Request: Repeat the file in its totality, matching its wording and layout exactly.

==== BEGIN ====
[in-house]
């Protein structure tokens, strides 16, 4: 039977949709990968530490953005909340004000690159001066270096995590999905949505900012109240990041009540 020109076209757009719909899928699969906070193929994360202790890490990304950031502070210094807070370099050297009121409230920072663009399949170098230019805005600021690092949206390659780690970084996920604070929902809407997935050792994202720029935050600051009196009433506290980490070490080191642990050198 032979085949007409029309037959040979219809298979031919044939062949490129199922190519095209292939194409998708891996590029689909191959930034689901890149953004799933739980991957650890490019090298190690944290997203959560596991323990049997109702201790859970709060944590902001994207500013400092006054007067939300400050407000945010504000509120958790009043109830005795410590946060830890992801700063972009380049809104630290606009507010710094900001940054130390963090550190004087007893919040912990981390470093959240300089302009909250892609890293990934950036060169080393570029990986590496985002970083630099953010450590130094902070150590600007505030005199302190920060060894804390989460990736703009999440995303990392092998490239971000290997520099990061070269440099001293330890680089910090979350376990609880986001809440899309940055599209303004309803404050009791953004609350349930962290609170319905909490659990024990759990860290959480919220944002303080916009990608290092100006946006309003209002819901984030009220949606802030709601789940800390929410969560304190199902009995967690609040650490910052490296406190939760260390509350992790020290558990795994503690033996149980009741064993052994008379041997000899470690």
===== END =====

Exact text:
[in-house]
């Protein structure tokens, strides 16, 4: 039977949709990968530490953005909340004000690159001066270096995590999905949505900012109240990041009540 020109076209757009719909899928699969906070193929994360202790890490990304950031502070210094807070370099050297009121409230920072663009399949170098230019805005600021690092949206390659780690970084996920604070929902809407997935050792994202720029935050600051009196009433506290980490070490080191642990050198 032979085949007409029309037959040979219809298979031919044939062949490129199922190519095209292939194409998708891996590029689909191959930034689901890149953004799933739980991957650890490019090298190690944290997203959560596991323990049997109702201790859970709060944590902001994207500013400092006054007067939300400050407000945010504000509120958790009043109830005795410590946060830890992801700063972009380049809104630290606009507010710094900001940054130390963090550190004087007893919040912990981390470093959240300089302009909250892609890293990934950036060169080393570029990986590496985002970083630099953010450590130094902070150590600007505030005199302190920060060894804390989460990736703009999440995303990392092998490239971000290997520099990061070269440099001293330890680089910090979350376990609880986001809440899309940055599209303004309803404050009791953004609350349930962290609170319905909490659990024990759990860290959480919220944002303080916009990608290092100006946006309003209002819901984030009220949606802030709601789940800390929410969560304190199902009995967690609040650490910052490296406190939760260390509350992790020290558990795994503690033996149980009741064993052994008379041997000899470690």